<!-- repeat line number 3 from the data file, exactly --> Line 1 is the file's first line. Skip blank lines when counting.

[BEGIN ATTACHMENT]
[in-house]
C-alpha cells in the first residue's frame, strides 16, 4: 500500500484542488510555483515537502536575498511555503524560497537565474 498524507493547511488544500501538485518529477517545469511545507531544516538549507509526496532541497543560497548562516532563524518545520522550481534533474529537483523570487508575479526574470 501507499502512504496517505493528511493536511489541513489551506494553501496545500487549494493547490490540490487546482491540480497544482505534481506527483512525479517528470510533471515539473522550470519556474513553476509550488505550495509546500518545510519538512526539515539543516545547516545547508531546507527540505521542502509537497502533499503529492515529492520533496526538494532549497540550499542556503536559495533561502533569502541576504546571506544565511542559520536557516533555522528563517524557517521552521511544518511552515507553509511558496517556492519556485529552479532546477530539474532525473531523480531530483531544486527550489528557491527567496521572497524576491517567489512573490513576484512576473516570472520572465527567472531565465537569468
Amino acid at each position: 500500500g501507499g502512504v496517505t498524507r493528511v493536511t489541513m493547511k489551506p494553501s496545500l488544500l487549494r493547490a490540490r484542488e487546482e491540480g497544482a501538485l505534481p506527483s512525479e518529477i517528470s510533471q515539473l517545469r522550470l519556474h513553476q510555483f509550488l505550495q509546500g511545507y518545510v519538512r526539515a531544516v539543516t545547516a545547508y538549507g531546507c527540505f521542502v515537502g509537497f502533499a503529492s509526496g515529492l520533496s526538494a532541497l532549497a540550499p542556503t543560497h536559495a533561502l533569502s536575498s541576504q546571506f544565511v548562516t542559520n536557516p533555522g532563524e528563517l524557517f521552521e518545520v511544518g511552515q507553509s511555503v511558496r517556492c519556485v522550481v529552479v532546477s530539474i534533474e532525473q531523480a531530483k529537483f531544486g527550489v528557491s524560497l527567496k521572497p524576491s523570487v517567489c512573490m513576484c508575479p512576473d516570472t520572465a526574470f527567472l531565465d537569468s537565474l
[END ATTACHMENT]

Amino acid at each position: 500500500g501507499g502512504v496517505t498524507r493528511v493536511t489541513m493547511k489551506p494553501s496545500l488544500l487549494r493547490a490540490r484542488e487546482e491540480g497544482a501538485l505534481p506527483s512525479e518529477i517528470s510533471q515539473l517545469r522550470l519556474h513553476q510555483f509550488l505550495q509546500g511545507y518545510v519538512r526539515a531544516v539543516t545547516a545547508y538549507g531546507c527540505f521542502v515537502g509537497f502533499a503529492s509526496g515529492l520533496s526538494a532541497l532549497a540550499p542556503t543560497h536559495a533561502l533569502s536575498s541576504q546571506f544565511v548562516t542559520n536557516p533555522g532563524e528563517l524557517f521552521e518545520v511544518g511552515q507553509s511555503v511558496r517556492c519556485v522550481v529552479v532546477s530539474i534533474e532525473q531523480a531530483k529537483f531544486g527550489v528557491s524560497l527567496k521572497p524576491s523570487v517567489c512573490m513576484c508575479p512576473d516570472t520572465a526574470f527567472l531565465d537569468s537565474l